She began drilling with very clean and precise instruments, something that the dentist in Lhasa did not have to work with. After about 20 minutes, she was done and began the process of applying and setting the epoxy. During the entire procedure she took photographs for the records. After the epoxy had set up, she began shaping it and did an excellent job (picture). It feels nearly identical to my other tooth. She explained that I shouldn’t eat or drink anything too hot for about a week to allow the epoxy to completely set. I agreed, paid, and left.
On the whole of it, 800 RMB (just over $100) isn’t bad, considering the quality of care the I received. I’d gladly go to King’s Dental if it were in the US. In fact, if I were staying a few more days in Beijing, I would have gotten a cleaning and possibly even ceramic veneers put on. The prices were very reasonable, and the quality excellent.
The other day I got a sweet potato from a street vendor. It was kind of cold and wasn’t too good, but it did give me the chance to visit the Chinese Military Hospital in Lhasa. At some point while eating the spud, I chipped one of my molars. It didn’t hurt, but I realized that I should probably do something about it. The Tibet Lonely Planet recommends the hospital as pretty much the only place to get modern medical treatment. Not so many choices, but at least there was one.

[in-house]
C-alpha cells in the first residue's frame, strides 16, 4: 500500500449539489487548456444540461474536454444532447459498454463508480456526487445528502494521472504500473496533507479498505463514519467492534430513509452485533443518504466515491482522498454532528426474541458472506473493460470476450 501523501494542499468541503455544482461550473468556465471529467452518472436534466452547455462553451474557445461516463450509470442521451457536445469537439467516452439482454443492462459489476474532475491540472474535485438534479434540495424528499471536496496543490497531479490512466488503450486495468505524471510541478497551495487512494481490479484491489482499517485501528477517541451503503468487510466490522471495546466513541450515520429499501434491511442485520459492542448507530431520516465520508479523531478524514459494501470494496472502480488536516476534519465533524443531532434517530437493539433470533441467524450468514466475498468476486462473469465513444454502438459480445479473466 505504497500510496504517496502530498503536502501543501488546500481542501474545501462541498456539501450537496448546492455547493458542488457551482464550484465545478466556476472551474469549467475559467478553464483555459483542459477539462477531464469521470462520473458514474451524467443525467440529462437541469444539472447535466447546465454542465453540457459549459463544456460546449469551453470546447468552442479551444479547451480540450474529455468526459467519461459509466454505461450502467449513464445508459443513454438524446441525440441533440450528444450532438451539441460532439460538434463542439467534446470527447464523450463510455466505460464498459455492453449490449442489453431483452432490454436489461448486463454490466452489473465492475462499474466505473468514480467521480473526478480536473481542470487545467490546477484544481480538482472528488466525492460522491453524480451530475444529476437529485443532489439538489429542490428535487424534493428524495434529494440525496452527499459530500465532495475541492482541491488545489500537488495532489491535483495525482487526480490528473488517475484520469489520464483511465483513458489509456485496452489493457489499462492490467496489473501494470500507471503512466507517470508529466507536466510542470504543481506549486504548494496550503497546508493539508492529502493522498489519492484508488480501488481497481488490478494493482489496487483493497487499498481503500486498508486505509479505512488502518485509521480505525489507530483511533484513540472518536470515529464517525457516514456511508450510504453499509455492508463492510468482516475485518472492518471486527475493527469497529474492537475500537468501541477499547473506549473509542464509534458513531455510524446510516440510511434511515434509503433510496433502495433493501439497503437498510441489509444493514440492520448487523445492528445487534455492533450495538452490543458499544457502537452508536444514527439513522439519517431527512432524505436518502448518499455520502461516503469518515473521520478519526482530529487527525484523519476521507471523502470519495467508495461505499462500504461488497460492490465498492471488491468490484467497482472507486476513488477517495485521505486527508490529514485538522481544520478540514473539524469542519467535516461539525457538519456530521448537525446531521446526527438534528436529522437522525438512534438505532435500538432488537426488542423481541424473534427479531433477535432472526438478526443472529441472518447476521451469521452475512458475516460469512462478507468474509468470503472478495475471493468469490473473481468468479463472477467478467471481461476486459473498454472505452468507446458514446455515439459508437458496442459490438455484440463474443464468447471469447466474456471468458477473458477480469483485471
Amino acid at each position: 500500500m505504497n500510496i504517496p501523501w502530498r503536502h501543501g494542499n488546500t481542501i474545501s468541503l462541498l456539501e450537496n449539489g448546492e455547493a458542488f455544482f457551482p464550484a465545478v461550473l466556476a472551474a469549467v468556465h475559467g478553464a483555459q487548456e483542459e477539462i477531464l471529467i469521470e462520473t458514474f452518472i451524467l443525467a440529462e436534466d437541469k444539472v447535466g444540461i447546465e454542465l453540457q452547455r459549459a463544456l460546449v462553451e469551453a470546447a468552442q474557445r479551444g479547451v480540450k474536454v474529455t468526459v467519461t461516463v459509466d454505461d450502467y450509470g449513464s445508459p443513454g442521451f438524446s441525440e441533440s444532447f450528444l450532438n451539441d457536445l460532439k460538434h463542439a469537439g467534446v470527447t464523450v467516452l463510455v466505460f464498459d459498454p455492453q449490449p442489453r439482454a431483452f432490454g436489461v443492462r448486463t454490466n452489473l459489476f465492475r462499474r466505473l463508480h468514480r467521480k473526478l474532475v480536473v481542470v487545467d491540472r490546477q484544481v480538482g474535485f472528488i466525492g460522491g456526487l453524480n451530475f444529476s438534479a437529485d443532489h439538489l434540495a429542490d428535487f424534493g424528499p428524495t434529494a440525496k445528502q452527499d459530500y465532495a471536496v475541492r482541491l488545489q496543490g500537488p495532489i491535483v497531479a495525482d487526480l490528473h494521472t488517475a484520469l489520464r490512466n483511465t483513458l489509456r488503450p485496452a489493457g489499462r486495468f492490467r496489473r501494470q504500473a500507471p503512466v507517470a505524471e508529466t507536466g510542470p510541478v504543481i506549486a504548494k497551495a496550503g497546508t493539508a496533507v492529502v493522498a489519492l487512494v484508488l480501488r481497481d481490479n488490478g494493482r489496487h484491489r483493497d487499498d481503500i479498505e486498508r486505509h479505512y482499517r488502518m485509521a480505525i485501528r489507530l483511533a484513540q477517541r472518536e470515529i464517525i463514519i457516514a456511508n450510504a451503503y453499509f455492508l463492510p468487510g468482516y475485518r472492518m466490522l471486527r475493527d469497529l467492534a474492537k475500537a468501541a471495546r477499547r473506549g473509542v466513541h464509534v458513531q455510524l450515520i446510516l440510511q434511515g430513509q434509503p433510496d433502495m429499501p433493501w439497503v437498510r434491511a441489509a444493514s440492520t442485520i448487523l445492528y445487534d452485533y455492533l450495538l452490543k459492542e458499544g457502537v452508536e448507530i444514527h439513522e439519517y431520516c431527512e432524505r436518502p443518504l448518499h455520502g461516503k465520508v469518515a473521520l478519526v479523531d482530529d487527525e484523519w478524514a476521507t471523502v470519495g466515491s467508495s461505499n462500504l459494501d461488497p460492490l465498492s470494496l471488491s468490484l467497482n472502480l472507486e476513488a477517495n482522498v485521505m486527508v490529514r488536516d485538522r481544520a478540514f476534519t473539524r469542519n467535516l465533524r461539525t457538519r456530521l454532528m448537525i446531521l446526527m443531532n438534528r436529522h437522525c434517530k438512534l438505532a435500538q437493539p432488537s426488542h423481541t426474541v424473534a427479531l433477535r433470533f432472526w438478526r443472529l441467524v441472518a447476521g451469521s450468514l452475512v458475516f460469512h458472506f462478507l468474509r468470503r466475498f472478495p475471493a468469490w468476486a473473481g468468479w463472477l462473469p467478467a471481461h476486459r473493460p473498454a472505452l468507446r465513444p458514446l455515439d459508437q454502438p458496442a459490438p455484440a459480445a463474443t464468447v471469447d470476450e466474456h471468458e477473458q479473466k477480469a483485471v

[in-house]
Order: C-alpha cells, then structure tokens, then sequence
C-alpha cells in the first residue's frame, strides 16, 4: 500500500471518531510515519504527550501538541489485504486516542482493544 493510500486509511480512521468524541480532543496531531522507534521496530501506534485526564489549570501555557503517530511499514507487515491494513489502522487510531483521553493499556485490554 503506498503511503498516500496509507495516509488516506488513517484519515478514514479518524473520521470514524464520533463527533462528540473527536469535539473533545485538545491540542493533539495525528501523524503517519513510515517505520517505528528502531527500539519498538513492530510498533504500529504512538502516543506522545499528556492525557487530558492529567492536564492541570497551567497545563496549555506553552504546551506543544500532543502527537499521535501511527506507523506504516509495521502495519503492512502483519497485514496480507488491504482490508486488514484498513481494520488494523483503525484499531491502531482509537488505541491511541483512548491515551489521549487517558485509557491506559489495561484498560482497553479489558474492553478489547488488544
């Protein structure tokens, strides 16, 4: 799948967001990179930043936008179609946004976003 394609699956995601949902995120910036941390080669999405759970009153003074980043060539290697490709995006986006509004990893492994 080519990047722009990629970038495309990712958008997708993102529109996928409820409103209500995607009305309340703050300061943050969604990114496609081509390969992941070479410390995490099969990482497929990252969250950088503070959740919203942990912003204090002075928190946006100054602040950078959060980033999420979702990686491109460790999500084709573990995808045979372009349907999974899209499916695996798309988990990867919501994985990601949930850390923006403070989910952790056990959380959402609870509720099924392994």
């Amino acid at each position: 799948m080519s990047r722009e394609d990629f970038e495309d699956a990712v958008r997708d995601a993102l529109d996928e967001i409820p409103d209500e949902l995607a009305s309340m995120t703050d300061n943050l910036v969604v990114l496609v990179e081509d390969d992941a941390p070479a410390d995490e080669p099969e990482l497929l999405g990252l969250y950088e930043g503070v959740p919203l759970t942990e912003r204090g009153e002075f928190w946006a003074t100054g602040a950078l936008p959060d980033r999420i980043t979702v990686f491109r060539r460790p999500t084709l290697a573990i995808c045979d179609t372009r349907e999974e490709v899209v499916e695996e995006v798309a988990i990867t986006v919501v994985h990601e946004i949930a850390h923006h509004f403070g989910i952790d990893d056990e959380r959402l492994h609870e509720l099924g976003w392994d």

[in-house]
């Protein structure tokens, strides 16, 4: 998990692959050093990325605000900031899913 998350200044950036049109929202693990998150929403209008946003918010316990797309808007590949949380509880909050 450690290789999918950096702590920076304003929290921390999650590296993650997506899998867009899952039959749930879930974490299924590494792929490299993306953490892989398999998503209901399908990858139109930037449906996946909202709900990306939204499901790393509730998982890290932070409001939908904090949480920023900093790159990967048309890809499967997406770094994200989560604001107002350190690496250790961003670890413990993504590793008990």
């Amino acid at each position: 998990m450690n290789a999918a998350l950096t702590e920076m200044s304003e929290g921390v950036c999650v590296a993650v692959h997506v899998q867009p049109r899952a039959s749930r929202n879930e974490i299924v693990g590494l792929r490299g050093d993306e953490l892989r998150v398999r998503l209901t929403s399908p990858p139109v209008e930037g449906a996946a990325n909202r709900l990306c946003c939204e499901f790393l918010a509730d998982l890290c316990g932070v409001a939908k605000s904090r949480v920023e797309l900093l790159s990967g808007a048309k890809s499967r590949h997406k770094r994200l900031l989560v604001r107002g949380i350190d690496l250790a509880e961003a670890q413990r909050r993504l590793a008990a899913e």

I hopped in a Taxi and, assisted by the correct spelling in Chinese for the hospital provided by the hotel clerk, made my way to what I what I had already resigned myself to being an expensive, painful, and crude treatment. When we got to the gate of the military complex, the driver must have explained that I had asked to come to the hospital, because the guard let us in.